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Wood-Fired Maple Sugar

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With an aromatic and powerful maple flavor, our wood-fired maple sugar comes from a small family sugarworks in Vermont's remote Northeast Kingdom. Use instead of white sugar in baking for incredibly flavorful cookies and cakes, sprinkle over oatmeal or yogurt, stir into coffee or tea, or use for the best baked beans ever.

Our maple sugar is made from the darkest grade of maple syrup, which is very tricky to turn into granulated sugar. Molly, our partner sugarmaker, figured out how to do it!

Maple sugar is the final product of a long series of steps that Molly and her husband Adam meticulously undertake each year, starting before the winter snow melts with tapping maple trees for clear sap, which is boiled over a wood fire for hours to turn it into sweet, dark syrup. The wood-burning stove concentrates the flavor, without adding any smokiness. The syrup is then boiled again until it crystallizes into irresistibly aromatic granulated sugar. The result is the most intensely flavorful maple sugar we’ve ever tasted.

Fun fact: it takes 40 gallons of maple sap to make 1 gallon of syrup, and a gallon of syrup makes 7 pounds of sugar.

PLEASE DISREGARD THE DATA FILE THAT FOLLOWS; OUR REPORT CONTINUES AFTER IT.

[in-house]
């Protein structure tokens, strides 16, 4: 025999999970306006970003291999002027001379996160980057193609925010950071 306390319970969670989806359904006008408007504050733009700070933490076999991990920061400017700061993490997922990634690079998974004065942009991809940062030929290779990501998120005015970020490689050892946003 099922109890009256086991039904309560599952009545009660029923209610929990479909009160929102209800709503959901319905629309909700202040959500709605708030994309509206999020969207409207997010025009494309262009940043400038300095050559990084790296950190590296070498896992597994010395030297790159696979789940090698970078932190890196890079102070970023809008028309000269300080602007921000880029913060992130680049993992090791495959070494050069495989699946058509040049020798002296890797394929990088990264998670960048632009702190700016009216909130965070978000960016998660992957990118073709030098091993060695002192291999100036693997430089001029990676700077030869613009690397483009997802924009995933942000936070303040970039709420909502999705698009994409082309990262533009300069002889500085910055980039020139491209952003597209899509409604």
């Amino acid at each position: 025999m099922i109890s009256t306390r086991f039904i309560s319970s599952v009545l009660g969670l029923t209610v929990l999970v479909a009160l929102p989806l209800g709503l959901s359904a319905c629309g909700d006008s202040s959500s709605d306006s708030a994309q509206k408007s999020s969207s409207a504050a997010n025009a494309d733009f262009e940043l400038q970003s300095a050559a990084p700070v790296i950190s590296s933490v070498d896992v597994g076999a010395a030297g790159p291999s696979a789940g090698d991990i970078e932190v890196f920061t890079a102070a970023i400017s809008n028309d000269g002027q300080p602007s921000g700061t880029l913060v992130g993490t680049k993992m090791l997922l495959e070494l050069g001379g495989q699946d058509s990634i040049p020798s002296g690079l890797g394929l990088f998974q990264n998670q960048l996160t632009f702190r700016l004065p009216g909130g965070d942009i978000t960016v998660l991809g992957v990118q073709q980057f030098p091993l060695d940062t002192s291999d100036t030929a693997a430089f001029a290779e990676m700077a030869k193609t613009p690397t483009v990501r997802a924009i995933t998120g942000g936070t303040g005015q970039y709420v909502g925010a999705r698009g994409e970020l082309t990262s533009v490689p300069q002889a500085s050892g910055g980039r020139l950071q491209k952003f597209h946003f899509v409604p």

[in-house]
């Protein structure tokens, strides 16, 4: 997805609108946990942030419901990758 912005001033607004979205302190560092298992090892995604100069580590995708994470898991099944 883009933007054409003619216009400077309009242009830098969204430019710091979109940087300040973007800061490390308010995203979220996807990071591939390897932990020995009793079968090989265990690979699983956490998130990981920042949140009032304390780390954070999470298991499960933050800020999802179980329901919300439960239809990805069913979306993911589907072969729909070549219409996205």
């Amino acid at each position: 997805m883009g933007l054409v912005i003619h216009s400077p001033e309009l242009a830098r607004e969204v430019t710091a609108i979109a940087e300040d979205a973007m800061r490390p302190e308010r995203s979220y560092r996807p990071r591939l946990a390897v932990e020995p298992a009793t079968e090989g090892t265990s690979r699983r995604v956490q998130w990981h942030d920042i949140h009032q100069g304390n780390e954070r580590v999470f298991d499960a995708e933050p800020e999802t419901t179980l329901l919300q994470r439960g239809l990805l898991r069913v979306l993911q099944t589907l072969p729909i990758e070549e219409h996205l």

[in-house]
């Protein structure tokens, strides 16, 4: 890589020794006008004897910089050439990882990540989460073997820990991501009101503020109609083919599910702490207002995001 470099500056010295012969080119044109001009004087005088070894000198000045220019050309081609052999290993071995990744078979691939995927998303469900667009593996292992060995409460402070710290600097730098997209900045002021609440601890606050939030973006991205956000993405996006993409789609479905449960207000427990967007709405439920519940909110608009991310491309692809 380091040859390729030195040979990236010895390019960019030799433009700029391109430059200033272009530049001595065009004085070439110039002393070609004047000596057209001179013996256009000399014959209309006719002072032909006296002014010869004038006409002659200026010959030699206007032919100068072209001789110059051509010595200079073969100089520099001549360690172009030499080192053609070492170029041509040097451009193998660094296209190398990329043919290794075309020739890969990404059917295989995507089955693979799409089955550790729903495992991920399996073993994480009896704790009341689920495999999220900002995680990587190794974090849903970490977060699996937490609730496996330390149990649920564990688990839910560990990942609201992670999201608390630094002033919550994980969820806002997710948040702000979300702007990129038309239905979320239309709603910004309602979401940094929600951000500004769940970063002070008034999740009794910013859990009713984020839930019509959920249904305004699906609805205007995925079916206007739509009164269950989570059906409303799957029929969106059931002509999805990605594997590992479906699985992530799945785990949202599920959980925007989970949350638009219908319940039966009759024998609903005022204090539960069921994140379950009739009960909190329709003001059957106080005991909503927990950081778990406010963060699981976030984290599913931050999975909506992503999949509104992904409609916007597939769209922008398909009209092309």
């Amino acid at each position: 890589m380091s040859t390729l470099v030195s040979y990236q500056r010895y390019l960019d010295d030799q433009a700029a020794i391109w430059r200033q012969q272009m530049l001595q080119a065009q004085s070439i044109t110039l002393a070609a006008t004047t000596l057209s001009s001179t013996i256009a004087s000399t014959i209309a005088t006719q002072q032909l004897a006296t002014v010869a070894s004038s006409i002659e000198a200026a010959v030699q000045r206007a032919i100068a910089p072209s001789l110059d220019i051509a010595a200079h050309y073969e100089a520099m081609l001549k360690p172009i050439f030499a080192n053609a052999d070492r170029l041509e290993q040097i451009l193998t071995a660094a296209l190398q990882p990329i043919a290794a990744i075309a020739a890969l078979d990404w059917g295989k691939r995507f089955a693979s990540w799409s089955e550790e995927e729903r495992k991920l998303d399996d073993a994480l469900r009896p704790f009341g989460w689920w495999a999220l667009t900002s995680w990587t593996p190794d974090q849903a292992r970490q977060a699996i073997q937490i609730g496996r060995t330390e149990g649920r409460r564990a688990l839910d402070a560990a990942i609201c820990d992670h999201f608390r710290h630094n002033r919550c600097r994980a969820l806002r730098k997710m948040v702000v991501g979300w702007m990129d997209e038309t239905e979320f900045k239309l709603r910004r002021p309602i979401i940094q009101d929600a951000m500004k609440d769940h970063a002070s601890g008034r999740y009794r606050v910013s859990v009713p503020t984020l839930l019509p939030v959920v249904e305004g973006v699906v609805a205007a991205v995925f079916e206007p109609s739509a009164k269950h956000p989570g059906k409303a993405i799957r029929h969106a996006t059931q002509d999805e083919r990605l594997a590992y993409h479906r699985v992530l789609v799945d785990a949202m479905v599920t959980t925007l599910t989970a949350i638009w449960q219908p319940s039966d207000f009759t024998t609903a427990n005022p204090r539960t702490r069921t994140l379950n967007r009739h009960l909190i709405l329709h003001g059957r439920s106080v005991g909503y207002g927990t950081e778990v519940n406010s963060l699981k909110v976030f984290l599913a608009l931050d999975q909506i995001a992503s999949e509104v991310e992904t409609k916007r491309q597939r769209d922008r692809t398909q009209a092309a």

Sugar comes in a canister that's 6¼" tall and 2½" wide and deep. Each canister comes with a food-safe silica packet inside to prevent clumping.


West Danville, Vermont, USA


Maple sap is collected and boiled down, then boiled again and whipped until it turns into sugar.


Unrefined maple tree sap (Acer saccharum

Tasting notes:

Toasted Marshmallow • Baked Apple • Spring Thaw

  • Sub for brown sugar in baked goods
  • Add to baked beans or braises
  • Stir into warm drinks
  • Sprinkle over ice cream or fresh snow

Our partner sugarmakers Molly and Adam run Bridge Road Sugarworks out of West Danville, Vermont. They have been making maple syrup on the property since 2014, and they are dedicated to the sugarhouse and the land they own. They work hard to protect and maintain the health of the forest, including by making sure it is a bird-friendly habitat.

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